Friday, 16 December 2011

Media Quotes of the Week: From the Guardian Milly Dowler story row to baby polar bears

Guardian's Nick Davies on Sky News: “To claim that it is the deletion element of that story which made all the difference is a grotesque distortion. There was always the risk that if we came out with the new evidence that mischief-makers would get hold of it and try to make more of it than should be made.”

Stephen Glover in the Independent: "Long experience has taught me that the Guardian does not like admitting it has got things wrong, so I am not at all surprised by the way it has handled a correction to what may well be the most explosive and influential story it has ever published."

Sun managing editor Richard Caseby to the Joint Committee on Privacy Injunctions: "It is now clear that Alan Rusbridger has effectively sexed up his investigation into phone hacking and the wider issue of wrongdoing in the media.”

Ex-NoW political editor David Wooding on Twitter: "Nick Davies pleads that only one element of his story was wrong. Yes, Nick, the main element of it."

Tom Latchem, a former News of the World reporter, on Sky News "This allegation [that reporters deleted the voicemails] really made me feel sick. I thought, 'Why am I working for a company that would fund the hacking of a mobile and deletion of messages adding to the pain of an already suffering family?' To find out this isn’t true makes me feel bad.’"

Unemployed Hack on his blog: "We can’t cling to this shred of information to defend what was still widespread hacking to get stories to make money for Murdoch. We can’t defend the indefensible. We can though recognise that the reasons for closing the News of the World weren’t moral outrage by its owners, fears of a permanent ad revenue loss, or a drop in readership following the Guardian investigation – Murdoch’s priority back then was his BSkyB bid and that was his reason for closure, not fearing an investigation by a broadsheet."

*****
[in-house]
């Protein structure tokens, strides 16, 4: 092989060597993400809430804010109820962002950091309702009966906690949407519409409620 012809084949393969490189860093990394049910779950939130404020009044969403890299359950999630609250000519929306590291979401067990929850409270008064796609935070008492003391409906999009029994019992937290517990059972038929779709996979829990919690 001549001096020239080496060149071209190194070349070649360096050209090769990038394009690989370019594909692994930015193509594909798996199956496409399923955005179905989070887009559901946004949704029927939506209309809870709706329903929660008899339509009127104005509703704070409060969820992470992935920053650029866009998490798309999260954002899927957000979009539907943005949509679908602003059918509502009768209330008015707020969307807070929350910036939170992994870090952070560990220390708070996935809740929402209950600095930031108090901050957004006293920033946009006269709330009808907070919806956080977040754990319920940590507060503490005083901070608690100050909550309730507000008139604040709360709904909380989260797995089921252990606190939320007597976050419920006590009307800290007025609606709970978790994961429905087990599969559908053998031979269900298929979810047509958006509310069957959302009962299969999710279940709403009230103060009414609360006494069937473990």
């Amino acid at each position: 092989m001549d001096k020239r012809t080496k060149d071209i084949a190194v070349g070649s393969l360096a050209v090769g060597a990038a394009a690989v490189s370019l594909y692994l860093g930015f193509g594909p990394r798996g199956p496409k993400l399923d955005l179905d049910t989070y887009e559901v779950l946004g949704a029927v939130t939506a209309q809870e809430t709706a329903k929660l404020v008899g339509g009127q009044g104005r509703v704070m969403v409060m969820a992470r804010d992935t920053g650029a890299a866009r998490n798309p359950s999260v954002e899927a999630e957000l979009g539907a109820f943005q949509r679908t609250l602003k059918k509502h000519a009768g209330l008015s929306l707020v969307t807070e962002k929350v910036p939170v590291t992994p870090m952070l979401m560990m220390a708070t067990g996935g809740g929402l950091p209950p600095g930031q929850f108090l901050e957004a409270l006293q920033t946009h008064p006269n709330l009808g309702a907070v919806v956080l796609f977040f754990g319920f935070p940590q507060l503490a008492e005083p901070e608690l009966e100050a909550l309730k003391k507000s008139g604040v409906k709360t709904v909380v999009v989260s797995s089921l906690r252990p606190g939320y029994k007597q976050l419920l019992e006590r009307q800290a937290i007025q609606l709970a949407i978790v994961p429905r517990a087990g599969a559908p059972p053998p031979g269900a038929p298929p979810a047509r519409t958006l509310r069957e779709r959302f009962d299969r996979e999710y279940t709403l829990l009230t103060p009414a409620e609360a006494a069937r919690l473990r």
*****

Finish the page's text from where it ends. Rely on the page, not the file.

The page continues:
Sky News' award winning Alex Crawford in the Guardian: "My colleagues are keen to ensure I don't think I'm a god. They tell me: 'You're just an average reporter that got lucky'."

Yorkshire journalist Alan Berry, retiring after 65 years, quoted by HoldtheFrontPage: “When I look at the quality of news coverage we get now I think it’s awful. There are so few reporters now and so many stories are missed. We covered all the big stories back then, newspapers were where everyone got information, not like today. When I first started at the Doncaster Chronicle in 1945 there were three weekly papers and two evenings in the town, all with their own staff."

George Monbiot in the Guardian: "The men who own the corporate press are fighting a class war, seeking, even now, to defend the 1% to which they belong against its challengers. But because they control much of the conversation, we seldom see it in these terms. Our press re-frames major issues so effectively, it often recruits its readers to mobilise against their own interests."

Press Complaints Commission chairman Lord Hunt tells Exaro of his proposals to regulate blogs and online publications: “At the moment, it is like the Wild West out there. We need to appoint a sheriff.”

BBC director-general Mark Thompson on the Frozen Planet baby polar bears deception row: “I do really rather wonder whether this is really about polar bears or about Lord Leveson."

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